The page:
Roger Federer has called for the identities of players involved in match-fixing to be revealed as allegations of corruption sweep through the sport.
A match-fixing scandal overshadowed day one of the Australian Open on Monday after a joint investigation undertaken by BuzzFeed News and the BBC alleged tennis authorities failed to act upon repeated warnings regarding corruption involving a number of players on the professional circuit.
No names have yet been mentioned but 17-time grand slam champion Federer would like to see an end to the speculation.
"I would like to hear the name. I would love to hear names. Then at least it's concrete stuff and you can actually debate about it," Federer told reporters after his 6-2 6-1 6-2 first-round victory over Nikoloz Basilashvili.
"Was it the player? Was it the support team? Who was it? Was it before? Was it a doubles player, a singles player? Which slam? It's so all over the place. It's nonsense to answer something that is pure speculation.
"Like I said, it's super serious and it's super important to maintain the integrity of our sport. So how high up does it go? The higher it goes, the more surprised I would be, no doubt about it. Not about people being approached, but just people doing it in general.
"I just think there's no place at all for these kind of behaviours and things in our sport. I have no sympathy for those people."
Asked if tennis authorities could do more to prevent fixing, Federer said: "You can always do more. It's like I can always train more. There's always more you can do.
"So a story like this is only going to increase the pressure. Hopefully there's more funding to it. That's about it.
"Same as doping. You have to be super aggressive in both areas, no doubt about it."
Federer added: "Since we have the Integrity Unit, it puts more pressure on them that a story like this broke again.
"It's just really important that all the governing bodies and all the people involved take it very seriously, that the players know about it. There's more pressure on these people now maybe because of this story, which is a good thing."
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NEW YORK — Juan Martin del Potro's stay at the U.S. Open really should be over. Nearly was.
The 2009 champion at Flushing Meadows had a fever and thought about quitting while dropping the opening two sets with little resistance against No. 6-seeded Dominic Thiem in the fourth round Monday. Then he trailed by a big margin in the fourth set, even facing two match points.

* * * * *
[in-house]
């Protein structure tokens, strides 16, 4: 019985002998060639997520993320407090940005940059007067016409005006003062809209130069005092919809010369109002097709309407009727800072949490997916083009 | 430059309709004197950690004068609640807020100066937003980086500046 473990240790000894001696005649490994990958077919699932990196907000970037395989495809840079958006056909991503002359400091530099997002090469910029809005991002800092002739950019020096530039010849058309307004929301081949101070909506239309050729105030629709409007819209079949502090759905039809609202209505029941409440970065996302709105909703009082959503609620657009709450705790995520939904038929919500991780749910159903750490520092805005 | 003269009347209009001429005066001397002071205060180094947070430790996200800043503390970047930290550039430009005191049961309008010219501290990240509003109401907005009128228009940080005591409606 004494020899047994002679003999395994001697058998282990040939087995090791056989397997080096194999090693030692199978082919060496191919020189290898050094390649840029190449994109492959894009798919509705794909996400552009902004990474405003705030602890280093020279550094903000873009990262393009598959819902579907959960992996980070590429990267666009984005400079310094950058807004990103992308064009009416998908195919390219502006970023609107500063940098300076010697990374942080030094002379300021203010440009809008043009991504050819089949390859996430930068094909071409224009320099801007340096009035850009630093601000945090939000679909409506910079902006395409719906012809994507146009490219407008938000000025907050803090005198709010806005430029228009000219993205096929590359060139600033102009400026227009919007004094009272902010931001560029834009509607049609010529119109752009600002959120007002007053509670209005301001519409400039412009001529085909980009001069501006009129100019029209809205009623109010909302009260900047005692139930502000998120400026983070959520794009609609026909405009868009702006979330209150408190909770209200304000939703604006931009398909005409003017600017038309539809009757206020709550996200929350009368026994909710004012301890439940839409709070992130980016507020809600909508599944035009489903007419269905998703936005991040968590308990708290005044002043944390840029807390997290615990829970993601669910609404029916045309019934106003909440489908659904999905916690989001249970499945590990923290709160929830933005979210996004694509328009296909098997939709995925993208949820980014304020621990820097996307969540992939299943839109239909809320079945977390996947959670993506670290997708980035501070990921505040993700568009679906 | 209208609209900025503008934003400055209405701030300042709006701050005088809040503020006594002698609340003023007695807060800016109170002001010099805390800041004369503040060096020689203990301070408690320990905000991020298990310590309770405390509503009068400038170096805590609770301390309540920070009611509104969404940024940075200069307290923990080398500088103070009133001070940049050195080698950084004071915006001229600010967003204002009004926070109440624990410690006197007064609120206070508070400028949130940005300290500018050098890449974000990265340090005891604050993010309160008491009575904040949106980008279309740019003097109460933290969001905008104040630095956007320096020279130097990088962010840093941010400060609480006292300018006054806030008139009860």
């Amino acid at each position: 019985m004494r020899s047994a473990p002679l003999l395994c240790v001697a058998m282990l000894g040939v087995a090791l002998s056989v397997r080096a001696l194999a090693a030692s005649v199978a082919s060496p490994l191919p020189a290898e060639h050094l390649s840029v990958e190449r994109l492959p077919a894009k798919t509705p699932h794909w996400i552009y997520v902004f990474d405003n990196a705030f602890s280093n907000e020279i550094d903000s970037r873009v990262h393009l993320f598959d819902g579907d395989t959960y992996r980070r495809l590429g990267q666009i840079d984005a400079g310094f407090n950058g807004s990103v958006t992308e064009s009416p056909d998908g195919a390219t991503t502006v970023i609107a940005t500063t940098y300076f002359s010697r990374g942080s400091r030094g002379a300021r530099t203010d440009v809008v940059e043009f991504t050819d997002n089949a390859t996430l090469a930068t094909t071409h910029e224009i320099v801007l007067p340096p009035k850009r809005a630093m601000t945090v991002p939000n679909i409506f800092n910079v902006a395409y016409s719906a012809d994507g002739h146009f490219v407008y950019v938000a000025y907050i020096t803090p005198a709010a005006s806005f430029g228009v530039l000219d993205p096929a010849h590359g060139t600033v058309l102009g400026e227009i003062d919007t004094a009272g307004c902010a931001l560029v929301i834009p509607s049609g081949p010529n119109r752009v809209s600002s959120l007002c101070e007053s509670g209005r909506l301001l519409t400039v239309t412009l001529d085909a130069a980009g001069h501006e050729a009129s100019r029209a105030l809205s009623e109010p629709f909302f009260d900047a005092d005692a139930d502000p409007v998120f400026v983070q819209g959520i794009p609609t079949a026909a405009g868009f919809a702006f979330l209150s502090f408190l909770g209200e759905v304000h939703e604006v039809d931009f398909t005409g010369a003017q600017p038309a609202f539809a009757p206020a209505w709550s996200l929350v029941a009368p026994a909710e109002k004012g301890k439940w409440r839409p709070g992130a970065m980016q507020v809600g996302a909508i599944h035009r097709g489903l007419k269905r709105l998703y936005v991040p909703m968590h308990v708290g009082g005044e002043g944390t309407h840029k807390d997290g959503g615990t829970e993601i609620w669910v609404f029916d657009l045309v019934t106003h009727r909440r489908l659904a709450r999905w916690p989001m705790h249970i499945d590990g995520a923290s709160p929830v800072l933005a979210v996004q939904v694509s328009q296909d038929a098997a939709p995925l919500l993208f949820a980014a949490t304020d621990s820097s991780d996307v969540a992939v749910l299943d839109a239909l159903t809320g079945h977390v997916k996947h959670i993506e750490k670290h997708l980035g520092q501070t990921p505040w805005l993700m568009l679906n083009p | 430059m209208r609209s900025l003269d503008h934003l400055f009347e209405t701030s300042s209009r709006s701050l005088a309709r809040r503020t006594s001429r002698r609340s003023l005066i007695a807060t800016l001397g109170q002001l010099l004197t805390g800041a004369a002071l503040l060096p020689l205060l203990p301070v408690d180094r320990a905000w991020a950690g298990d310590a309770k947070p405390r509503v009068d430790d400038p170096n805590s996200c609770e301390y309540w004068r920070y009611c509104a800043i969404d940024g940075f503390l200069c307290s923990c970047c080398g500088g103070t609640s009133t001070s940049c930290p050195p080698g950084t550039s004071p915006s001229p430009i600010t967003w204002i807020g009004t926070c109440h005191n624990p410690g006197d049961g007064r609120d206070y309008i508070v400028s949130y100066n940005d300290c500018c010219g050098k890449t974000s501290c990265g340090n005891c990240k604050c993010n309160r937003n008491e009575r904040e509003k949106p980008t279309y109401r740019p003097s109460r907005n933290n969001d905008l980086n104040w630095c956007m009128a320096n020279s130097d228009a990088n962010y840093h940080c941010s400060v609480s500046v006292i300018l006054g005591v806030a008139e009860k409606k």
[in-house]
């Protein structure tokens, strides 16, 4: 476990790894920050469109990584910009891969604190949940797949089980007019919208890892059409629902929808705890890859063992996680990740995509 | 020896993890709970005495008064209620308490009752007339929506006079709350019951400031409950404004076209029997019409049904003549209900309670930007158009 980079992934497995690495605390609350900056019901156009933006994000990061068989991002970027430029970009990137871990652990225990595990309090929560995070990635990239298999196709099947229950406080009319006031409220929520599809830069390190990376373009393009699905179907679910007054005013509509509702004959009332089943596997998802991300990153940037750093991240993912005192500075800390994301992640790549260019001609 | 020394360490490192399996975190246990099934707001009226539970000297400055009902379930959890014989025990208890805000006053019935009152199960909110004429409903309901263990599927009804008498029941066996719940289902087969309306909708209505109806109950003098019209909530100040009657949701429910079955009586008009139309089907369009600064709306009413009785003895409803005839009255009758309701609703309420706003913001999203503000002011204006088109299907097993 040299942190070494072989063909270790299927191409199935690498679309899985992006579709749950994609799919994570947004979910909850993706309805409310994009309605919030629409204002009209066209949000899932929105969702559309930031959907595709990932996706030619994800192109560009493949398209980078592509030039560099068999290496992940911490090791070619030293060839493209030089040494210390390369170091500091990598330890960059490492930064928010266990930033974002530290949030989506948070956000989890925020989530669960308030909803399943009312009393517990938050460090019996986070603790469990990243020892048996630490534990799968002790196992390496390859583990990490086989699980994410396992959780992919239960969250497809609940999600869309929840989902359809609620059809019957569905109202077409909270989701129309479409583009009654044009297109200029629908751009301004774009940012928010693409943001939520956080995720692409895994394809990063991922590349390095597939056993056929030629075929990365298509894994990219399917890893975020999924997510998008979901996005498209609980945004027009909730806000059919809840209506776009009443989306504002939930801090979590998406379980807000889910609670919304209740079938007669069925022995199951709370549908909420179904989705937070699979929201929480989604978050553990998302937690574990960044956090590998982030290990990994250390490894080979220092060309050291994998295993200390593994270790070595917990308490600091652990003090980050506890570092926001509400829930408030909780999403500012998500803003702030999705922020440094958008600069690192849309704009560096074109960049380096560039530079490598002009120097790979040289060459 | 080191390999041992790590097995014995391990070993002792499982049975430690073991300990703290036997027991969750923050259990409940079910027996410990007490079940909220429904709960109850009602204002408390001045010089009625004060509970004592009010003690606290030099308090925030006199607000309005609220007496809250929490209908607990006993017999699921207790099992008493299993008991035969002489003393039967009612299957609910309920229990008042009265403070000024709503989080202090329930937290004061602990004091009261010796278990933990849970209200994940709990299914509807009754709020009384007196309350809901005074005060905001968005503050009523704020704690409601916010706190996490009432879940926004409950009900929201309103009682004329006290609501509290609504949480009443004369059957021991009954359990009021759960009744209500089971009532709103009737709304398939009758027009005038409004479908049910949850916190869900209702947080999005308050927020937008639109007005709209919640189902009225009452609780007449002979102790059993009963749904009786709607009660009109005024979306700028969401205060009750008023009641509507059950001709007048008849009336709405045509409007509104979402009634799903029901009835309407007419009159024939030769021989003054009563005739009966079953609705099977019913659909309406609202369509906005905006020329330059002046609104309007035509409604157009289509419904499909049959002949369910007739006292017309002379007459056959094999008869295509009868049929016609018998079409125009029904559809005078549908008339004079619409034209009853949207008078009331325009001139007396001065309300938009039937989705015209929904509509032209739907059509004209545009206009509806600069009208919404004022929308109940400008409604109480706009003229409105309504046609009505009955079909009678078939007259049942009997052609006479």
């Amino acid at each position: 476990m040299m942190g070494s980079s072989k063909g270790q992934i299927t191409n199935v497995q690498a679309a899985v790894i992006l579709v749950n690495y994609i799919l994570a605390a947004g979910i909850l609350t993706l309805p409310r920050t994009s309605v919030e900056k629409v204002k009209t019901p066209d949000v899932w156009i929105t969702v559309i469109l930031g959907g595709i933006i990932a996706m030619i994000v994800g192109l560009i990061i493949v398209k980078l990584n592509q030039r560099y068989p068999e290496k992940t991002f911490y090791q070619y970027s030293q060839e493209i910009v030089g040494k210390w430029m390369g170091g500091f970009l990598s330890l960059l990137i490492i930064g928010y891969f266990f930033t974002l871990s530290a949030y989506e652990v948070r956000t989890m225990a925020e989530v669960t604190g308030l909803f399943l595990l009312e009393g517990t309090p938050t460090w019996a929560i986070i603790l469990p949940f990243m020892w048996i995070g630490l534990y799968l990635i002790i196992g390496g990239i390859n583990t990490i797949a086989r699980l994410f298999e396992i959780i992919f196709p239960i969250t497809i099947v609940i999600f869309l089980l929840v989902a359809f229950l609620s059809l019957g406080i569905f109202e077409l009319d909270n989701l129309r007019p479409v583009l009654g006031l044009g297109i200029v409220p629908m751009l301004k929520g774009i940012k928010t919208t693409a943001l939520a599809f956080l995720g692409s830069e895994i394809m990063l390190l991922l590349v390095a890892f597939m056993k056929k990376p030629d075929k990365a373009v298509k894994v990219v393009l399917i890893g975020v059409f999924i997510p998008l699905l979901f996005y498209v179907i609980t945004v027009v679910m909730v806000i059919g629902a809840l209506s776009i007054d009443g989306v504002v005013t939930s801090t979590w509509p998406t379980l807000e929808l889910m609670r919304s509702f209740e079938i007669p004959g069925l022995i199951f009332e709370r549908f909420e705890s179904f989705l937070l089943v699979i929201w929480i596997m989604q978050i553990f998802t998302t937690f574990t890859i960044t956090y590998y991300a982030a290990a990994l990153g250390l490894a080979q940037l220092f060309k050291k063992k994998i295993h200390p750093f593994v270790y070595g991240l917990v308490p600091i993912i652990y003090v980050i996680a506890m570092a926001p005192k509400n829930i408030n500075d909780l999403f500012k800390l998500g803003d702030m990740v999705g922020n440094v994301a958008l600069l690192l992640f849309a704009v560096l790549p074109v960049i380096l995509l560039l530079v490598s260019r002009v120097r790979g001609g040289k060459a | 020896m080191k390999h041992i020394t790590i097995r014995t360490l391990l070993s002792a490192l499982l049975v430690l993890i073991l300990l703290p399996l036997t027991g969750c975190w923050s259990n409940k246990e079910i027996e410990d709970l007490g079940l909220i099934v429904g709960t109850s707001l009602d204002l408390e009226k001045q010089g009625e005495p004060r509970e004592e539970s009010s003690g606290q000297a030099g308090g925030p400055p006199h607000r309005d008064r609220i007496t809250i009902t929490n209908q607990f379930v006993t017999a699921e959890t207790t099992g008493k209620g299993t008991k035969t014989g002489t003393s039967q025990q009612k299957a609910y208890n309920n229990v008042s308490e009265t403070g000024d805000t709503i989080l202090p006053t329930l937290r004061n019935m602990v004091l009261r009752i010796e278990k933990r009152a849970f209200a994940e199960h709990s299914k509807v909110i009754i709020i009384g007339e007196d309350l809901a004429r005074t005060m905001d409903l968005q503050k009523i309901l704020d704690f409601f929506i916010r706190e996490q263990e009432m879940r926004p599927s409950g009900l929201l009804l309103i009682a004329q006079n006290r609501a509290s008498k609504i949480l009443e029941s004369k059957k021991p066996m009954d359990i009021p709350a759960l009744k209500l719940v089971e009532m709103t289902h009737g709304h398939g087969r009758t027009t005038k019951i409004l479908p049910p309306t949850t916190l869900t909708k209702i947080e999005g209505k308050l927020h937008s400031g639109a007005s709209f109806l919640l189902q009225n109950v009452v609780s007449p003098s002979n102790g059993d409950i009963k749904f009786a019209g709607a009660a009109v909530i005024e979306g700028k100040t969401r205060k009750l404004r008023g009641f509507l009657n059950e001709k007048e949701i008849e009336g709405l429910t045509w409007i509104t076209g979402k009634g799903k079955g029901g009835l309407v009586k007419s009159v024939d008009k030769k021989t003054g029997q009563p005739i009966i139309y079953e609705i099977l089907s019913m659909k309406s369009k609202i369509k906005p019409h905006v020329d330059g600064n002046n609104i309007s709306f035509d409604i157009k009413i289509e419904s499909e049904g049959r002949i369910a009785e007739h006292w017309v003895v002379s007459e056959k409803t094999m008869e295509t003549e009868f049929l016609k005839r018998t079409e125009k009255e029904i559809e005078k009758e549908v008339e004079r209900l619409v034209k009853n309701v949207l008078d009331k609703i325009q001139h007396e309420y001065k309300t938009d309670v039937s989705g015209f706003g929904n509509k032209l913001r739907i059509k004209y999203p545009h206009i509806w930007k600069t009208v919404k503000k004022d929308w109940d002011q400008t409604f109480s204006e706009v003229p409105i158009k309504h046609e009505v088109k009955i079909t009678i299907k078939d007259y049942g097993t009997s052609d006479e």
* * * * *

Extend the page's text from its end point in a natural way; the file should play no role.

Still, buoyed by a boisterous Grandstand crowd chanting “Ole!” and his nickname, “delPo,” he never gave in or gave up. Eventually, del Potro worked his way all the way back on the strength of powerful serves and thunderous forehands to edge Thiem 1-6, 2-6, 6-1, 7-6 (1), 6-4 and set up a quarterfinal showdown against Roger Federer.
“I took all that energy to change in a good way and think about (fighting) and not (retiring),” the 24th-seeded Argentine said. “Unbelievable atmosphere.”
Del Potro long has been popular, but became even more so since returning from three operations on his left wrist that kept him out of Grand Slam action for two years and sent his ranking out of the top 100.
“He was gone for so long that it's just really nice to see him back playing these kind of matches,” Federer said. “That's what he came back for, to get crowd support the way he got it.”
Thiem also aided del Potro by playing his worst tennis when he was closest to victory in the fourth set, which he led 5-2. Thiem served for the match at 5-3, but got broken. Leading 6-5, he managed to get within a point of winning at 15-40 on del Potro's serve, but a pair of aces at 127 mph and 121 mph erased those two chances. The ensuing tiebreaker was dominated by del Potro, who closed it with a booming cross-court forehand winner on the run.
In the fifth set, del Potro closed things on his second match point, when Thiem double-faulted. How close was this? Thiem actually won more points, 141-139.
When it was over, del Potro raised both arms overhead and threw his head back , enjoying the fans’ adulation, then crossed himself. He joked that he thought he should get a trophy just for winning this one.
It was by far the day's most enthralling match, with spectators’ roars heard all the way across the grounds at Arthur Ashe Stadium, where Federer was beating No. 33 Philipp Kohlschreiber 6-4, 6-2, 7-5.
The only bit of intrigue came after the second set, when Federer went off the court for a medical timeout. He said afterward it was so he could get a massage after feeling a muscle tightening at the top of the back of his left leg.
His back had been bothering Federer before the U.S. Open and restricted his practice time, something he blamed for problems while getting pushed to five sets in each of the first two rounds last week. But the lopsided win against Kohlschreiber — who never held a break point — was Federer's second in a row in straight sets.
Federer improved to 12-0 against Kohlschreiber; his record against del Potro is 16-5. But del Potro won their meeting in the 2009 final in New York in five sets for his only Grand Slam title, ending Federer's streak of five straight U.S. Open championships — and he hasn't won the trophy since.